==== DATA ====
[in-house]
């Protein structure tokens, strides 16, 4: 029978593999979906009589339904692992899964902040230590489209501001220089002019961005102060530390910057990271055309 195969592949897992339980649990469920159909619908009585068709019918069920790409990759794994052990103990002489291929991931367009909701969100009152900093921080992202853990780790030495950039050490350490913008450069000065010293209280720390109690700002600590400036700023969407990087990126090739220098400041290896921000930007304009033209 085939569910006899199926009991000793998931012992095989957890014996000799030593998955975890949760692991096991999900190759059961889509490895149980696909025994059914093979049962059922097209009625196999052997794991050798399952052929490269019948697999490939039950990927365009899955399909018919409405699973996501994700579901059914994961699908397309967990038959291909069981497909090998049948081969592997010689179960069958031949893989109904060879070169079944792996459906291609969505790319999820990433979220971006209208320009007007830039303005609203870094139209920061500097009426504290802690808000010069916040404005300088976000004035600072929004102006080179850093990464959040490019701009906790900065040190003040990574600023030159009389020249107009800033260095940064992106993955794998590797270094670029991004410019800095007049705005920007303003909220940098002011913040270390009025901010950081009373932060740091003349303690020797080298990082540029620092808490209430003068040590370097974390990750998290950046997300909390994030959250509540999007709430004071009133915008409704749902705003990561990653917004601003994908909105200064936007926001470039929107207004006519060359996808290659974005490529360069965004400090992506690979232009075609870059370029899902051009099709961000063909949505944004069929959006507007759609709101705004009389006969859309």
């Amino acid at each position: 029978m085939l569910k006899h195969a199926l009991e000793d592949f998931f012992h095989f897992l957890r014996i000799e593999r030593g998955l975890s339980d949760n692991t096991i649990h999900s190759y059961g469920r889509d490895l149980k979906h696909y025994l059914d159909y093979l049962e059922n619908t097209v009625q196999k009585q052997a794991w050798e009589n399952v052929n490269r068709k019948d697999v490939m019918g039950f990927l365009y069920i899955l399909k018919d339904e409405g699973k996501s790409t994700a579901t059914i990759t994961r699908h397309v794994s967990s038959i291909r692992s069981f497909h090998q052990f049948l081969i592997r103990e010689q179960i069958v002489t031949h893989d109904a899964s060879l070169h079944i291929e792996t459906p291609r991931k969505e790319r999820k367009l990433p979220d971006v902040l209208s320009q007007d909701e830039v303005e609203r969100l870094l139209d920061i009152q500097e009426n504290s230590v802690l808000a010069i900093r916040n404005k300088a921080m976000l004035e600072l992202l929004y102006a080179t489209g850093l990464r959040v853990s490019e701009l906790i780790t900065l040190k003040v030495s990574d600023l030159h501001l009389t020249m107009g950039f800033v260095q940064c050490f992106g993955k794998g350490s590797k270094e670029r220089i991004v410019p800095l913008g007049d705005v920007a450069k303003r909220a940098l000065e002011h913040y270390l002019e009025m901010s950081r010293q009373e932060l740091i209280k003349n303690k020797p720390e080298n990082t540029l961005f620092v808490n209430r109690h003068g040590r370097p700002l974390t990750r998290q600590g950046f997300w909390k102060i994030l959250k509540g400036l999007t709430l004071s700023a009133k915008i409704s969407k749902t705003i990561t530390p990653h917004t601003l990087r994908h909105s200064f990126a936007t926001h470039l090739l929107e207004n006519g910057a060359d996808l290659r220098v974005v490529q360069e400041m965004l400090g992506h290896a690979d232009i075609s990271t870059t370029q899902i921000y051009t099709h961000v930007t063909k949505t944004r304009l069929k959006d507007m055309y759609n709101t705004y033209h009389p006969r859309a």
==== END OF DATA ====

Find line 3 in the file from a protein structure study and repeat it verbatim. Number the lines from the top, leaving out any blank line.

């Amino acid at each position: 029978m085939l569910k006899h195969a199926l009991e000793d592949f998931f012992h095989f897992l957890r014996i000799e593999r030593g998955l975890s339980d949760n692991t096991i649990h999900s190759y059961g469920r889509d490895l149980k979906h696909y025994l059914d159909y093979l049962e059922n619908t097209v009625q196999k009585q052997a794991w050798e009589n399952v052929n490269r068709k019948d697999v490939m019918g039950f990927l365009y069920i899955l399909k018919d339904e409405g699973k996501s790409t994700a579901t059914i990759t994961r699908h397309v794994s967990s038959i291909r692992s069981f497909h090998q052990f049948l081969i592997r103990e010689q179960i069958v002489t031949h893989d109904a899964s060879l070169h079944i291929e792996t459906p291609r991931k969505e790319r999820k367009l990433p979220d971006v902040l209208s320009q007007d909701e830039v303005e609203r969100l870094l139209d920061i009152q500097e009426n504290s230590v802690l808000a010069i900093r916040n404005k300088a921080m976000l004035e600072l992202l929004y102006a080179t489209g850093l990464r959040v853990s490019e701009l906790i780790t900065l040190k003040v030495s990574d600023l030159h501001l009389t020249m107009g950039f800033v260095q940064c050490f992106g993955k794998g350490s590797k270094e670029r220089i991004v410019p800095l913008g007049d705005v920007a450069k303003r909220a940098l000065e002011h913040y270390l002019e009025m901010s950081r010293q009373e932060l740091i209280k003349n303690k020797p720390e080298n990082t540029l961005f620092v808490n209430r109690h003068g040590r370097p700002l974390t990750r998290q600590g950046f997300w909390k102060i994030l959250k509540g400036l999007t709430l004071s700023a009133k915008i409704s969407k749902t705003i990561t530390p990653h917004t601003l990087r994908h909105s200064f990126a936007t926001h470039l090739l929107e207004n006519g910057a060359d996808l290659r220098v974005v490529q360069e400041m965004l400090g992506h290896a690979d232009i075609s990271t870059t370029q899902i921000y051009t099709h961000v930007t063909k949505t944004r304009l069929k959006d507007m055309y759609n709101t705004y033209h009389p006969r859309a």